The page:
Kamikaze Parenting

It was not so many decades ago that our airways were saturated with reports of a new style of warfare. As Americans watched in amazement, Japanese fighter pilots flew to their certain death in a rampaging attempt to destroy the American military; or more generally, the Allied Forces.

With no regard for their life (due to temporary, drug-induced insanity, or perhaps a psychotic form of patriotism), these pilots bludgeoned their way to national failure.

Sure, they were scary. 

Sure, they provided some level of advancement for the Japanese cause.

But ultimately, they lost.

Because when people abandon sense and reason, and dive head first into unrestrained aggression, the end is almost always ugly. And wasteful.

I realize this might be a stretch, but sometimes I feel like survival style parenting is just as effective.

No, we parents don't strap ourselves into a seventeen hundred-pound, machine gun equipped rocket ship and blast ourselves into our children.

There are times when we feel like doing so. Don't lie.

No, we're much more civil.

If parents aren't careful, they can establish an unspoken line between themselves and their children. This line communicates to the children that there are "teams" or "sides" within the family; and this causes warfare; our side against your side.


I hope "World War II" is not how you describe your family gatherings; but I know it's not outside the realm of possibility.

As a parent, I struggle with many of the same problems as other parents. I get mad at my kid(s). They can be offensive, aggressive, irritating, irrational, insensitive, selfish, and even hurtful. They say and do heartless things sometimes. Yes, they're kids, but it can still hurt.

But don't become a kamikaze. Don't go crazy and decide that you'll win no matter what. Don't start treating your kids like the enemy.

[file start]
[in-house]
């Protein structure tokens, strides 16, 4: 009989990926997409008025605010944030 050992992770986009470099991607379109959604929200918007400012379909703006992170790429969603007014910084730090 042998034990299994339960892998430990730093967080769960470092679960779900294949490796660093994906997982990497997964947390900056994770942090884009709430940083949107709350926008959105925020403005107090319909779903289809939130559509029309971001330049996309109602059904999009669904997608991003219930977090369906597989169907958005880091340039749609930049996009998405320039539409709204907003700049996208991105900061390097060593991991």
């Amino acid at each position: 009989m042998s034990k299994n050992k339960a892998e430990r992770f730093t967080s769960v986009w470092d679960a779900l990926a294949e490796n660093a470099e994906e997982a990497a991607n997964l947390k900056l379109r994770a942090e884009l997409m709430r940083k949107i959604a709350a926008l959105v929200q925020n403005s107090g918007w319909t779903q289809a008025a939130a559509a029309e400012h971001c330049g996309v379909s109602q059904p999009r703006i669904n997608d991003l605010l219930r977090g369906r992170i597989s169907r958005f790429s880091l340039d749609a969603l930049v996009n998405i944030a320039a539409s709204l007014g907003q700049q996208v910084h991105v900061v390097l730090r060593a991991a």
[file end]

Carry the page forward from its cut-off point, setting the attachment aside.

There ought not be enemy lines within the family.

How do we keep this from happening?

I don't have all the answers, and I'm not an oracle of parental wisdom. If you expected that, you can stop reading now and find something more useful to do. I've been doing this for a little over three years, so I'm a rookie.

But something has stuck, and I think it's working.

When my 3-year old son drives me (and my wife) nuts, we try to correct the behavior. How you and your spouse do that is your business (between you and God). We try to teach him why his behavior is not acceptable. That has varying degrees of success--sometimes it fails miserably.

But at the end of the day, after the dust has settled, I tell my son something that I want him to remember for the rest of his life.

"I love you no matter what--even when you're naughty."

"I don't like the naughtiness, but I will always love you."

This is not a textbook quote. I'm not trying to be mellow-dramatic. I really say that to him almost every night.

It really encouraged me when he started repeating it back to me. He will sometimes say, "Daddy, you love me no matter what; but you don't like the naughtiness."

That feels like victory.

I don't want to battle my son. I don't want to make him my nemesis.


I will draw lines and lay down the law when necessary, but all the while he needs to know that I'm against the bad behavior--not him.

Image credits:
Yelling dad image from http://www.lessthanperfectparents.com/parenting-anger-what-do-you-do-with-it/
Kid on tricycle image Copyright of Daniel Devine 2014

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